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Discussion Starter · #1 ·
I’m writing this from my hospital bed overlooking our little homestead. The end of an era pertains to my past forty some years living out my dream in the foothills of Appalachia and the many encounters I’ve had the priviledge of having with those wonderful folks who live here.
the new beginning refers to my taking the time to jot down some of those experiences and share them with others. These short stories I hope I can keep about the colorful, hill folk and their antics, and less about me. I’m working strictly from memory and I don’t feel like I’m all that great an author, but I do want these kind folks to be remembered for who they are. Nearly all of them have long since concluded their journey through life, I’m just trying to keep their memories alive.

I’ll start with my first introduction to a young feller I met while selecting my first homestead herein this county.
as I was walking down a trail that served as a road to and through the wooded areas I chanced upon David. He was a slim lad of about 14 years. He was wearing a pair of bibbed overalls, some rugged work boots, no shirt, but a friendly smile. He was busy with a hatchet, whittling out and fitting a new wagon tongue for the old road wagon parked in the middle of the trail. Off to one side his team was tied off to a tree limb. His team consisted of his grandfathers 17 hand 30 something year old mule and his cousins Shetland pony.
as we chatted getting acquainted it became obvious that I could learn a lot from this youngster when it came to getting stuff done without benefit of modern equipment and fancy gadgets.
I wound up buying 40 acres including that woodsy trail, became good friends with David, along with his several brothers, sisters, ma and pa. He and his kin will be discussed at different times throughout my tales here, just wanted to get started...

hope y’all enjoy hearing these stories as much as I’ve enjoyed living them.

more later
 

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I’m writing this from my hospital bed overlooking our little homestead. The end of an era pertains to my past forty some years living out my dream in the foothills of Appalachia and the many encounters I’ve had the priviledge of having with those wonderful folks who live here.
the new beginning refers to my taking the time to jot down some of those experiences and share them with others. These short stories I hope I can keep about the colorful, hill folk and their antics, and less about me. I’m working strictly from memory and I don’t feel like I’m all that great an author, but I do want these kind folks to be remembered for who they are. Nearly all of them have long since concluded their journey through life, I’m just trying to keep their memories alive.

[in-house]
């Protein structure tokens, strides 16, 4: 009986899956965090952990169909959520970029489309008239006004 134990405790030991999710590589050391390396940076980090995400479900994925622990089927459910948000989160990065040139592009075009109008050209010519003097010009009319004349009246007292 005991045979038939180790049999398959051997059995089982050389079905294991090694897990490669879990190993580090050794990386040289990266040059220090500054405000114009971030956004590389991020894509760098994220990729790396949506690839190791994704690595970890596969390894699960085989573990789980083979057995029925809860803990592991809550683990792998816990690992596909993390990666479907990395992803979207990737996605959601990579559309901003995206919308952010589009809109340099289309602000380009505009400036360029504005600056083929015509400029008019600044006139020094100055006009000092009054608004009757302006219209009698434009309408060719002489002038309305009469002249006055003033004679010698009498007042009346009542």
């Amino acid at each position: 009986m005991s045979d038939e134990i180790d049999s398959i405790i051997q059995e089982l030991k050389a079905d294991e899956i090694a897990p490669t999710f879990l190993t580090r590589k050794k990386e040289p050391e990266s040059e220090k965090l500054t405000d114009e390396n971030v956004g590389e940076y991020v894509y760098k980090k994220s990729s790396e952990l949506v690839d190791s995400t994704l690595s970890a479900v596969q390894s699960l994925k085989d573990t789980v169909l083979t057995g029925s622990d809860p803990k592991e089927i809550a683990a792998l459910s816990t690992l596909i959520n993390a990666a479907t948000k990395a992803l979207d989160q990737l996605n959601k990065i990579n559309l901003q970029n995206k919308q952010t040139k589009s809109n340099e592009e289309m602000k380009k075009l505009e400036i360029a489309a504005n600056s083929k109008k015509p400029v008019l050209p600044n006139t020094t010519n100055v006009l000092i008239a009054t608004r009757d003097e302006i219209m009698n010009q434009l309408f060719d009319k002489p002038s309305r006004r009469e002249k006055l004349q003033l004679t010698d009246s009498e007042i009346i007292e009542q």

I’ll start with my first introduction to a young feller I met while selecting my first homestead herein this county.
as I was walking down a trail that served as a road to and through the wooded areas I chanced upon David. He was a slim lad of about 14 years. He was wearing a pair of bibbed overalls, some rugged work boots, no shirt, but a friendly smile. He was busy with a hatchet, whittling out and fitting a new wagon tongue for the old road wagon parked in the middle of the trail. Off to one side his team was tied off to a tree limb. His team consisted of his grandfathers 17 hand 30 something year old mule and his cousins Shetland pony.
as we chatted getting acquainted it became obvious that I could learn a lot from this youngster when it came to getting stuff done without benefit of modern equipment and fancy gadgets.
I wound up buying 40 acres including that woodsy trail, became good friends with David, along with his several brothers, sisters, ma and pa. He and his kin will be discussed at different times throughout my tales here, just wanted to get started...

hope y’all enjoy hearing these stories as much as I’ve enjoyed living them.

more later
You may want to consider recording some of your stories in addition to posting them here. It would be a good resource that your local historical society may be interested in having. It would provide an additional resource for teachers to pull from when their students are studying the local history of their region.
 

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Discussion Starter · #3 ·
You may want to consider recording some of your stories in addition to posting them here. It would be a good resource that your local historical society may be interested in having. It would provide an additional resource for teachers to pull from when their students are studying the local history of their region.